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As strange as the tales of the children's wonder books is the story of a wild tribe of Indians in 'Northern Arizona buried deep in a great canyon, which Leslie Spier, a representative of the American Museum of Natural History, has just visited. He descended 3000 ft. of steep, sheer rock surface, and was there received by the tribe as a special ambassador from another world. He spent a month and a-half in what was* an almost undiscovered country. This little tribe is the Havasupai Indians. They are intermediates, having characteristics of other tribes wellknown to Indian students—the Pueblos, Plateau people, and Mohaves, but entirely individual, forming in a great chasm 3000 ft. deep a self-supporting community, producing everything for its own needs.

The only entrance to the canyon is by a precipitous trail, the rocks forming great 100 ft. steps, the final 500 ft. being down a verticle wall on which the visitor has the appearance of a fly. This difficulty of entrance for years prevented the visit of friends and foes, and has kept the people a lost tribe. The youngest man in the tribe can re,member the day when the first white man was seen, and less than 10 years ago the Havasupais were using stone heads for their hunting arrows and stone implements in their different occupations. More recently a few of their younger men have gone up to the upper earth's surface to work as cowboys, and through them they have traded with the other Indian tribes, but the nearest trader's store is 120 miles from them across a nearly waterless'desert. The first which seems to have been heard of this" isolated tribe was about the time the United States was signing its declaration of independence in 11775-1776, and a Spanish missionary, I Father Garces, travelling through the country converting the Indians with the courage and energy of his kind,.not stopped by the difficulties of the way,discovered this hidden people. . In his diary which has been published he states simply that the road by which he reached them was difficult.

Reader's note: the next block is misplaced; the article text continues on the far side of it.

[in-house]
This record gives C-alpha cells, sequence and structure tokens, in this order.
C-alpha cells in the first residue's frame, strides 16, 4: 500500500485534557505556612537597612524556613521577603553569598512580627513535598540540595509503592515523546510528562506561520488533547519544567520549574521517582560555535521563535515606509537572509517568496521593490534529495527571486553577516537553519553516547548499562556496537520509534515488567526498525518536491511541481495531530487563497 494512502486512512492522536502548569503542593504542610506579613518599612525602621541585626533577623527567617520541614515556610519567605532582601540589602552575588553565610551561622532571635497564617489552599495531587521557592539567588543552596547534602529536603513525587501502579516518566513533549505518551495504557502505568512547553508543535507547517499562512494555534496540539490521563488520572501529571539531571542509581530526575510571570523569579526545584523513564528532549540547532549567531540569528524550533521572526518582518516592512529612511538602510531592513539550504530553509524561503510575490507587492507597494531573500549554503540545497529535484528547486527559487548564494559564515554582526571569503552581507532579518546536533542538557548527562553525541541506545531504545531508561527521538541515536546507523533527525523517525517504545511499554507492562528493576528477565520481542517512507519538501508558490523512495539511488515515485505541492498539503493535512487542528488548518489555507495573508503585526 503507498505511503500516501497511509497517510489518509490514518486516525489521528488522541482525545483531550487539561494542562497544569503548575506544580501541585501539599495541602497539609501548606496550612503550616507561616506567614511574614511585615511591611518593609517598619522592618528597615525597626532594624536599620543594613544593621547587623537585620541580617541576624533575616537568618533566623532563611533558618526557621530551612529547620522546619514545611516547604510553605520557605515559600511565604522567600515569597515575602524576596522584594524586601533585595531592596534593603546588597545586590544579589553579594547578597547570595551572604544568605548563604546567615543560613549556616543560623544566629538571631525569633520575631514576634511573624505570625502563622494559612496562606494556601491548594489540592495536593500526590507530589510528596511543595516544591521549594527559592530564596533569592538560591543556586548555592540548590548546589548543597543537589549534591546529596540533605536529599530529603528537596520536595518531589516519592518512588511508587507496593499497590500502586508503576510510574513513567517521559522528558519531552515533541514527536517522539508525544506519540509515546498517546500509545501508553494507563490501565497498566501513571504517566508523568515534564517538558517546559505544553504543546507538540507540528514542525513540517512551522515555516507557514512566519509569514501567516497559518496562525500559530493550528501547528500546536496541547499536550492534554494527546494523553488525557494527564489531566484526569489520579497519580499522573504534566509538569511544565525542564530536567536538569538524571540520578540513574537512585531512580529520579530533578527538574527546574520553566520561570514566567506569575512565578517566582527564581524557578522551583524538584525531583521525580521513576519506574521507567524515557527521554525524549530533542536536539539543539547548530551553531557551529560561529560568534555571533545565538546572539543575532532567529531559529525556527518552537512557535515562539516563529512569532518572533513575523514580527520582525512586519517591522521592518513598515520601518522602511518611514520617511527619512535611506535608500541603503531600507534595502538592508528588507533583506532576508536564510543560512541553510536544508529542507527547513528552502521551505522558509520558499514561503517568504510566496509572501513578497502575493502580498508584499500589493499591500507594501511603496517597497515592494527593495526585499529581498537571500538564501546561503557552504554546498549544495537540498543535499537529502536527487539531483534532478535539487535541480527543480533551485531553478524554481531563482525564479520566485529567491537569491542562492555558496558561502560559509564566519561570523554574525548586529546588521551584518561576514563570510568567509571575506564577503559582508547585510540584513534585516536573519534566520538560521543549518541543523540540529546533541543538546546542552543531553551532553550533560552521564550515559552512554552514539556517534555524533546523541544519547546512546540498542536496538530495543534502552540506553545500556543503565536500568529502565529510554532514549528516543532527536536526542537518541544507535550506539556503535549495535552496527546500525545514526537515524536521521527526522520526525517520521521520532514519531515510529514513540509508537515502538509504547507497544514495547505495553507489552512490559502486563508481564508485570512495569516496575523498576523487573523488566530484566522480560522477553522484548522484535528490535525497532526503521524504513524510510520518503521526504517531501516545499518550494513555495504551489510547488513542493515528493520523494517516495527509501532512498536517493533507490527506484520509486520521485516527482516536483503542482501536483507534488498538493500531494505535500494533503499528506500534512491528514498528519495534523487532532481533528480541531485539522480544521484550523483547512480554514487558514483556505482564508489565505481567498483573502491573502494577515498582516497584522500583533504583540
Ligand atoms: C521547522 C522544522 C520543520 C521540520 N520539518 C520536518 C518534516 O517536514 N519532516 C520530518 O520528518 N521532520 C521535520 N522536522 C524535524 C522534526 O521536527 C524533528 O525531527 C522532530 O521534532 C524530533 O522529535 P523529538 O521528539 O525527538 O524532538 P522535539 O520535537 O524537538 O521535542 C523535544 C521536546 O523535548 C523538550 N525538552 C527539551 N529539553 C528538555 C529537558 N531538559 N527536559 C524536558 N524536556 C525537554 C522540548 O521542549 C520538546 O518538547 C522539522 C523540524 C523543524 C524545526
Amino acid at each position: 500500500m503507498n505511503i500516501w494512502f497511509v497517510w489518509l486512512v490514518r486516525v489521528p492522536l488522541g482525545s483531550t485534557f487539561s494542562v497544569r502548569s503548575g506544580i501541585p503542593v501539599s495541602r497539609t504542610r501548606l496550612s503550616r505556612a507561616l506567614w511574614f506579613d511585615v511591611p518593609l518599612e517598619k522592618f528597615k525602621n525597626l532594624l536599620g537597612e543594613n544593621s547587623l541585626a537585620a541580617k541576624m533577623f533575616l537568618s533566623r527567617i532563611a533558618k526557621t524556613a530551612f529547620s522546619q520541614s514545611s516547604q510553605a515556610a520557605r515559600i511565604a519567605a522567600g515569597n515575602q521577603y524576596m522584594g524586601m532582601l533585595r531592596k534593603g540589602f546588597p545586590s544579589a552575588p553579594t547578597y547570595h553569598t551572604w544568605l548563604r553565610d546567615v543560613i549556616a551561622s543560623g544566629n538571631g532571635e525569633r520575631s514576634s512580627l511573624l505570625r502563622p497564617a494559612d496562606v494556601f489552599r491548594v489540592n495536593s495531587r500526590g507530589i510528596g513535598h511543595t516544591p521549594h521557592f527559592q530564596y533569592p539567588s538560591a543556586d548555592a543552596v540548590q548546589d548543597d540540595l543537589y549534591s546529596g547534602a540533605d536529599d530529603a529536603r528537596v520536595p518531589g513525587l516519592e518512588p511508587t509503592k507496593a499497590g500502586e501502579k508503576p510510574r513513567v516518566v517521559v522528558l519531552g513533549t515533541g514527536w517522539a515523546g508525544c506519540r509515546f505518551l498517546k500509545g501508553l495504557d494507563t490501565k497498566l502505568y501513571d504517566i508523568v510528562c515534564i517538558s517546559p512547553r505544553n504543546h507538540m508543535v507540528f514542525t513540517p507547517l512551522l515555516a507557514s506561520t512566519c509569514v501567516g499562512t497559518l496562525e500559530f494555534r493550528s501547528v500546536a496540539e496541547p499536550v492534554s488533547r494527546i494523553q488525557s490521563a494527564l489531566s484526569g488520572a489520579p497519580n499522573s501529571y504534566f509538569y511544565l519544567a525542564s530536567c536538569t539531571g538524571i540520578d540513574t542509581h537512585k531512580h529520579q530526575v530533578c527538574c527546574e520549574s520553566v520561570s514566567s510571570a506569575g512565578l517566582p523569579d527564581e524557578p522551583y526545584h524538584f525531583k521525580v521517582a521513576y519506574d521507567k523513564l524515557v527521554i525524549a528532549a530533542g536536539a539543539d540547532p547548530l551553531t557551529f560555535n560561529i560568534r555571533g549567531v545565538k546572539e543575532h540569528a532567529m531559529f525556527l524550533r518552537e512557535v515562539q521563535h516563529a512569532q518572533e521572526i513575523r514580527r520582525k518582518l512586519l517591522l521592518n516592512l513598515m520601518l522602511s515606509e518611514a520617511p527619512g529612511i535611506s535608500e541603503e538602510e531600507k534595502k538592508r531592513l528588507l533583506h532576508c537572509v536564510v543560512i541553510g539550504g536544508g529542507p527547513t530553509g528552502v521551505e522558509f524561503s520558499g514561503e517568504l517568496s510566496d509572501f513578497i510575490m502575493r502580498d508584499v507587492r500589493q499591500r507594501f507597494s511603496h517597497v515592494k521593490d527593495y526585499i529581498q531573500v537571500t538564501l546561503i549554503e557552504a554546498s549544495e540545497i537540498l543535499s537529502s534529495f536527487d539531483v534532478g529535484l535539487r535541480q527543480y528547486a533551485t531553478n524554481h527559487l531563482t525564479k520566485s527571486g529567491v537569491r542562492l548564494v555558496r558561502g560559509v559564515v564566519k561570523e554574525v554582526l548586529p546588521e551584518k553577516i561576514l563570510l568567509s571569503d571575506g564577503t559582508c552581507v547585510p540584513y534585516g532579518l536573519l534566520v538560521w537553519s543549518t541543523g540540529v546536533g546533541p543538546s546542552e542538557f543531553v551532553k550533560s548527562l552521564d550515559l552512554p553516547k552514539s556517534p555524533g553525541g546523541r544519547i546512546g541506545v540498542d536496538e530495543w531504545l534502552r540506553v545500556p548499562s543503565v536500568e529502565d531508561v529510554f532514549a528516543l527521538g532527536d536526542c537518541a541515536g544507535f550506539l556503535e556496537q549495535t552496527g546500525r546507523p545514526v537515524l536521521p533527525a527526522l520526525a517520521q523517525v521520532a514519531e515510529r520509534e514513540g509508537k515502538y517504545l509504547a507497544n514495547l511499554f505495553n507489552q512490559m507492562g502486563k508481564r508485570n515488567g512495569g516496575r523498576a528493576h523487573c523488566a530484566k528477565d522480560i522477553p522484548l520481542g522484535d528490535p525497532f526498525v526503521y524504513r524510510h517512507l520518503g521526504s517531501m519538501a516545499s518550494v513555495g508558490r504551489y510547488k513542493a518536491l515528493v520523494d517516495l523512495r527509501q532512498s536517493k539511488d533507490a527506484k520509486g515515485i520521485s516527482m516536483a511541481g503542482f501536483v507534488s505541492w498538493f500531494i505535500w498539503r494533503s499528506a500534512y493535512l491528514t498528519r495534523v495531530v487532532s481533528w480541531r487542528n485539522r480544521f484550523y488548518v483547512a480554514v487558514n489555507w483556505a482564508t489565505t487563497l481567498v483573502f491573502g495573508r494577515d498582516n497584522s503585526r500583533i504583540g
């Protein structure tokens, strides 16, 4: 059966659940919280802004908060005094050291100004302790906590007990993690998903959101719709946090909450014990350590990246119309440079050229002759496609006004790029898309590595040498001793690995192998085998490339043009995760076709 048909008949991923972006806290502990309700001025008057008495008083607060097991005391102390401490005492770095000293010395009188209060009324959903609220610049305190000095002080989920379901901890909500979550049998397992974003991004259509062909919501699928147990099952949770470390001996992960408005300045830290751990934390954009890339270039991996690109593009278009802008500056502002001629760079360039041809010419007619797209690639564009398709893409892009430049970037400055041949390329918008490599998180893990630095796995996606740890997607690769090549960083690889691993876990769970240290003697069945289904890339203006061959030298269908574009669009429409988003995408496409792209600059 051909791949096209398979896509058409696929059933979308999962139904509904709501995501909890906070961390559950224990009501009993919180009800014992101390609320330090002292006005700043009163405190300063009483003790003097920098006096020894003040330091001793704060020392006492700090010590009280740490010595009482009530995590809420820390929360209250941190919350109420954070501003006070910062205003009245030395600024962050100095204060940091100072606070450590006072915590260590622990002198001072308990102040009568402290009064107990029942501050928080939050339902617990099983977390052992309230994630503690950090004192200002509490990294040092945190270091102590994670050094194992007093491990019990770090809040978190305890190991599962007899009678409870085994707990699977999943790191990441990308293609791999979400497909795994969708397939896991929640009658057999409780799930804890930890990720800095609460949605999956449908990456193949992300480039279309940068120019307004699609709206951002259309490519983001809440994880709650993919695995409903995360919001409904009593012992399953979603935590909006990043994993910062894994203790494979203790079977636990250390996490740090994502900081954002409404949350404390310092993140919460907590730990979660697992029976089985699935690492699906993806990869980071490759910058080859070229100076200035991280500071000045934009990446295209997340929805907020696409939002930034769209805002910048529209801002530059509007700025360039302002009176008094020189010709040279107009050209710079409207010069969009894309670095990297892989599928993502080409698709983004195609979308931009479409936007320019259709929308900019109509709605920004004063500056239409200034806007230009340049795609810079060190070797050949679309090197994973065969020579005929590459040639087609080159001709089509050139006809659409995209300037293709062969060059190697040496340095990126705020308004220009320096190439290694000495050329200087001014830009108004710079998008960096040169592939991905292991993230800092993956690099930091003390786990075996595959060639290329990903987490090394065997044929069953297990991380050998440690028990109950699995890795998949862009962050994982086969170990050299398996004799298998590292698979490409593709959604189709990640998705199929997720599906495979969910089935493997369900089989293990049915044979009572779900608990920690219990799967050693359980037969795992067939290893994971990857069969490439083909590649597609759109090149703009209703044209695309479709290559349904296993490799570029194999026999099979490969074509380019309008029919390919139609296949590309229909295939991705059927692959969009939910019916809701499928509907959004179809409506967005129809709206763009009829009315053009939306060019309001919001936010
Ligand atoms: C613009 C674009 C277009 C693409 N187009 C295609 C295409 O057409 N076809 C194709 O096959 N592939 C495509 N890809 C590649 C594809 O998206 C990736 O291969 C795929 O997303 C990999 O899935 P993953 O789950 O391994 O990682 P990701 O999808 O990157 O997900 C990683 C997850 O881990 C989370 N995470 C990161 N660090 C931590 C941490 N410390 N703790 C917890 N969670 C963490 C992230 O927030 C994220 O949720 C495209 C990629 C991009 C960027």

On the top of the plateau ■. from which one descends to the Havasupais there is a country of pine forests. Going down one passes through the arid regions, and on reaching the bottom of the canyon finds a fertile oasis with willow and cottonwood trees, fruit trees, including the fig, with great fields of corn, beans, and squash. Wild seeds and cactus come from the mountains ; there are wild deer, antelope, mountain sheep, "and turkeys—everything needed to support the tribe.

The entire settlement comprises 175 members now, and there have never been more than 250.*. There is a scarcity of women between 29; and 40,- and a number of widowers with children. There are 38. camps or family groups with several houses in each. The women are well treated, though as a rule the men and the children eat first, and the women last, taking what is left. There 'is, however, plenty of food for everybody. \ The men and the women both work in the fields, but things > grow almost spontaneously. The early hours of the day are, given to farm work, and the men work very hard. Tlie women work more continuously than the men, as they are the cooks, but they are not overworked. The men hunt a little, not -much,'' trade a little-with other;./ tribes, and the women make baskets— that iy, a sort of fancy work of, theirs, —and both the men and .women gamble- in a sort of fantan played with native dice. They pl^,y for different ar- ( tides, and also they use some money,: having a little from cowboys. They have no regular use for it among themselves.

It was Mother Nature who took the first important step towards putting the Havasupais on the map some years before the American Museum concluded to hunt them up. Tlie canyon in winch the tribe lives drains thousands of miles of country. The first of January, 1910, it snowed for four days, it rained for four days, then the weather became very mild, and apparently all the snow on the heights above melted and poured into the valley. The water' poured, over the rocks in great sheets, and what in summer was a beautiful oasis became a great flood of water. The Supais, strange to say, although the flood came at night, were able to save their lives by climbing into caves in the cliffs, only one old Wind woman, who cqu'ld not find her way out of a hut, being lost. Everything else went, all the trees, even the soil for the crons was washed away. Then it occurred to the tribe to go to the highlands, where they took in a very few ideas from the outside world, and Uncle Sam began not very strenuous efforts in their behalf.

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Bibliographic details

CITY IN CANYON., Ashburton Guardian, Volume XXXIX, Issue 9581, 8 April 1919

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CITY IN CANYON. Ashburton Guardian, Volume XXXIX, Issue 9581, 8 April 1919

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